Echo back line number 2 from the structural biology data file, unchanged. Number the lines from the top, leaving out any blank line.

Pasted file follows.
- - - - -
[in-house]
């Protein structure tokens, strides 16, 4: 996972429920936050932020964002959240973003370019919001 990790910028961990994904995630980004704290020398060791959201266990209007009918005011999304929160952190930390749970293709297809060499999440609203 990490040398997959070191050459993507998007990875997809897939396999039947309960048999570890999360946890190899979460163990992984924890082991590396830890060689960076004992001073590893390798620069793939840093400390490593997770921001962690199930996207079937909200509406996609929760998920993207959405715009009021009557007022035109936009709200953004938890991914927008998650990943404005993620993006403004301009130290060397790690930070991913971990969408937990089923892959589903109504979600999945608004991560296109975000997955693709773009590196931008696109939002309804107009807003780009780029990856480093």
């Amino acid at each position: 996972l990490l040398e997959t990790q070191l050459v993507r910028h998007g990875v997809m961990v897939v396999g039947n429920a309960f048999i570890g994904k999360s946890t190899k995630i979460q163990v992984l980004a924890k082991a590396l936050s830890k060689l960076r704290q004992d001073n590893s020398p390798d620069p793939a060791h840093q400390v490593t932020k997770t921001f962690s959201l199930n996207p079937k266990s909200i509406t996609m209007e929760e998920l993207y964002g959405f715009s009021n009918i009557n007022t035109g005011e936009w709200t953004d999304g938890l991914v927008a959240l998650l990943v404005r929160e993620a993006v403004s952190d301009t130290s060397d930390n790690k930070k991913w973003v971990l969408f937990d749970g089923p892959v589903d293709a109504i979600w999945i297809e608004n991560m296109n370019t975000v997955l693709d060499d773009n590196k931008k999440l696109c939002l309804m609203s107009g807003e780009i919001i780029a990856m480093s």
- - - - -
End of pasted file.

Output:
């Protein structure tokens, strides 16, 4: 996972429920936050932020964002959240973003370019919001 990790910028961990994904995630980004704290020398060791959201266990209007009918005011999304929160952190930390749970293709297809060499999440609203 990490040398997959070191050459993507998007990875997809897939396999039947309960048999570890999360946890190899979460163990992984924890082991590396830890060689960076004992001073590893390798620069793939840093400390490593997770921001962690199930996207079937909200509406996609929760998920993207959405715009009021009557007022035109936009709200953004938890991914927008998650990943404005993620993006403004301009130290060397790690930070991913971990969408937990089923892959589903109504979600999945608004991560296109975000997955693709773009590196931008696109939002309804107009807003780009780029990856480093």